What did fledgling pop stars think homeless people wanted more than anything else at the dawn of the ’90s? For the answer we turn to “Penny Lady,” a ballad from Louie Louie’s debut album, The State I’m In (WTG/Epic): “Is your life so empty? No one really knows / The smile on your face, it would never let it show / And then she said, ‘I need a bath, I could use a shower’ / I said, ‘Here, take my album, and you can sell it for a dollar.'”

Okay, two problems here. One, no homeless person in the history of homelessness has ever said, “I really wish people would stop giving me money, and instead would consider donating goods that I can then sell to passersby for a fair yet mutually beneficial price. Oh, how I’ve always dreamed of being a music-retail middleman.” Two, The State I’m In is worth much more than a dollar, so stop selling yourself short, Louie Squared.

Granted, a dollar is all I paid for this album at a half-price book store early last year, but it turned out to be the best secondhand purchase I’d made in a long time — “Penny Lady” is the only overearnest clunker on the disc. (Allow me to ruin the final verse’s twist ending for you: after learning the Penny Lady has passed away, L.L. falls to his knees and sobs, at which point she taps him on the shoulder and says, “Surprise! The guy who told you I was dead? He drinks too much.” Aw, why can’t all obituaries be written by misinformed winos?)

The rest of The State I’m In is filled with effervescent, hook-happy dance-pop, influenced by both Latin and new jack swing rhythms and performed with considerable verve by Louie Louie (prior to 1990 he was best known for playing Madonna’s boyfriend in her video for “Borderline”), particularly the album’s lead single, “Sittin’ in the Lap of Luxury,” which cracked Billboard‘s top 20 in the summer of ’90. Graced with a classy cameo by Dizzy Gillespie and his muted trumpet, the track cribs its moral from the Time’s “Gigolos Get Lonely Too” and earns a spot as one of the best singles of the year.

Louie Louie’s gigolo gets a dose of his own medicine on “Mata Hari,” where the listener’s left with the impression that his lover is stepping out with another woman, while a reference to M. Butterfly adds to the romantic confusion. That sense of uncertainty becomes a recurring theme on The State I’m In, but it first rears its ugly head in the title track’s opening lines:

All I want to know is why, the president’s face appears in Hustler
All I want to know is what, what Jesus Christ has to do with sex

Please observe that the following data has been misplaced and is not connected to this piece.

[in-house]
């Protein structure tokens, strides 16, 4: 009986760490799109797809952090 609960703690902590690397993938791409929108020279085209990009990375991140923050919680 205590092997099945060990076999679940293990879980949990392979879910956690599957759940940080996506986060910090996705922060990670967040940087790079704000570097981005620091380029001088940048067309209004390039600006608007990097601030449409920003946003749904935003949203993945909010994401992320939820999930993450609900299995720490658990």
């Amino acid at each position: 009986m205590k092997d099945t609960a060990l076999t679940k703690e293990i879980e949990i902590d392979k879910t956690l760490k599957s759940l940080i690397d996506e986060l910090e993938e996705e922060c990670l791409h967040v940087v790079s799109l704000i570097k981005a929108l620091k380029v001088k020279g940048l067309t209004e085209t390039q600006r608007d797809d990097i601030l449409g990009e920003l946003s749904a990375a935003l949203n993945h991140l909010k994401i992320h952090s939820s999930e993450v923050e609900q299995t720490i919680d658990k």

All I want to do is cry, because my friend has never met his father
All I want to do is sigh, and ask myself what’s next

Not exactly a carefree way to kick off an album of energetic pop songs, but it points to Louie Louie’s strong suit here: he’s got a lot on his mind, but like most people, his mind is scattered. After his gigolo insists “I Wanna Get Back With You” and “Stop Lookin’ for Someone Else,” he reverses his stance by declaring “Let Me Divorce You,” which cross-fades into “I’m Sorry That It Happened to You.” I love the phrasing of that sentiment — not “I’m sorry I did that to you,” but “I’m sorry it happened to you.” The song might as well be subtitled “I Refuse to Take Responsibility for My Actions, or at Least That’s What My Know-It-All Therapist Tells Me.”

All kidding aside, the luxury Louie Louie indulges in on his debut album is warts-and-all honesty, and it pays off handsomely. Rumor has it the singer was booted from Sony’s roster in the early ’90s after he refused to back down from label president Tommy Mottola in a contract negotiation — his second LP, 1993’s Let’s Get Started, was recorded on Warner’s dime, and later in the decade he created a successful showcase for his talents in Las Vegas — but if The State I’m In is any indication, the only apology the former Mr. Mariah Carey is likely to get is “I’m sorry that it happened to you.”

The State I’m In is available at Amazon.com, with used copies starting at a penny.

About the Author

Robert Cass

Robert Cass lives in Chicago. For Popdose he's written under the Sugar Water, Bootleg City, and Box Office Flashback banners and collaborated on the series 'Face Time with Jeff Giles and Mike Heyliger.

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